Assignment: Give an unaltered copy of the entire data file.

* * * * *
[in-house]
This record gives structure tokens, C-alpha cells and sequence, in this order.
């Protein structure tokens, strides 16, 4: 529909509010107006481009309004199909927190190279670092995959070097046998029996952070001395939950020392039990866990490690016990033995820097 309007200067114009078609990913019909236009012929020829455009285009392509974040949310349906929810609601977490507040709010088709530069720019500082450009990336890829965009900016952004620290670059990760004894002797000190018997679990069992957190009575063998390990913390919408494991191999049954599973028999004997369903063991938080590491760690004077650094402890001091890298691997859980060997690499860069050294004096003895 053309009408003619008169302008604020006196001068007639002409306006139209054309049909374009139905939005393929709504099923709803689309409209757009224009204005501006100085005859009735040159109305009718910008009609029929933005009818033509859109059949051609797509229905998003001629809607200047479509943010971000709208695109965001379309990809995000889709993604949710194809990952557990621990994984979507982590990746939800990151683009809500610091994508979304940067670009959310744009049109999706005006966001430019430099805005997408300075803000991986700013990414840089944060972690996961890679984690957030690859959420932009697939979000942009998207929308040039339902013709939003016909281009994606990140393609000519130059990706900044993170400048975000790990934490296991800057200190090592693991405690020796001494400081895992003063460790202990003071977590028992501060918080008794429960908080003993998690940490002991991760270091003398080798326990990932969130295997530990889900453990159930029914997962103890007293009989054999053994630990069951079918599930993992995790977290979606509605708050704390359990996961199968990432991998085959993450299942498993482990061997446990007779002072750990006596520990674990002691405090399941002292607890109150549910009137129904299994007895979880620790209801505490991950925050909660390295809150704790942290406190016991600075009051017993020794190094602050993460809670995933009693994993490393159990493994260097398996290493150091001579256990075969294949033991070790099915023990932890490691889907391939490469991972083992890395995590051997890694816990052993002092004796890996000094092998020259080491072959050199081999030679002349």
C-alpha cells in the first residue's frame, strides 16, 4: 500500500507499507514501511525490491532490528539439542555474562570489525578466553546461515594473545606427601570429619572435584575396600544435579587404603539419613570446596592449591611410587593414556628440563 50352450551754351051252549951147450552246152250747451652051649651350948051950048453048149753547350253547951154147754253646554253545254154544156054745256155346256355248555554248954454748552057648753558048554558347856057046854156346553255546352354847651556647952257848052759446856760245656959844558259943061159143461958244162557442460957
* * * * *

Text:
[in-house]
This record gives structure tokens, C-alpha cells and sequence, in this order.
């Protein structure tokens, strides 16, 4: 529909509010107006481009309004199909927190190279670092995959070097046998029996952070001395939950020392039990866990490690016990033995820097 309007200067114009078609990913019909236009012929020829455009285009392509974040949310349906929810609601977490507040709010088709530069720019500082450009990336890829965009900016952004620290670059990760004894002797000190018997679990069992957190009575063998390990913390919408494991191999049954599973028999004997369903063991938080590491760690004077650094402890001091890298691997859980060997690499860069050294004096003895 053309009408003619008169302008604020006196001068007639002409306006139209054309049909374009139905939005393929709504099923709803689309409209757009224009204005501006100085005859009735040159109305009718910008009609029929933005009818033509859109059949051609797509229905998003001629809607200047479509943010971000709208695109965001379309990809995000889709993604949710194809990952557990621990994984979507982590990746939800990151683009809500610091994508979304940067670009959310744009049109999706005006966001430019430099805005997408300075803000991986700013990414840089944060972690996961890679984690957030690859959420932009697939979000942009998207929308040039339902013709939003016909281009994606990140393609000519130059990706900044993170400048975000790990934490296991800057200190090592693991405690020796001494400081895992003063460790202990003071977590028992501060918080008794429960908080003993998690940490002991991760270091003398080798326990990932969130295997530990889900453990159930029914997962103890007293009989054999053994630990069951079918599930993992995790977290979606509605708050704390359990996961199968990432991998085959993450299942498993482990061997446990007779002072750990006596520990674990002691405090399941002292607890109150549910009137129904299994007895979880620790209801505490991950925050909660390295809150704790942290406190016991600075009051017993020794190094602050993460809670995933009693994993490393159990493994260097398996290493150091001579256990075969294949033991070790099915023990932890490691889907391939490469991972083992890395995590051997890694816990052993002092004796890996000094092998020259080491072959050199081999030679002349």
C-alpha cells in the first residue's frame, strides 16, 4: 500500500507499507514501511525490491532490528539439542555474562570489525578466553546461515594473545606427601570429619572435584575396600544435579587404603539419613570446596592449591611410587593414556628440563 50352450551754351051252549951147450552246152250747451652051649651350948051950048453048149753547350253547951154147754253646554253545254154544156054745256155346256355248555554248954454748552057648753558048554558347856057046854156346553255546352354847651556647952257848052759446856760245656959844558259943061159143461958244162557442460957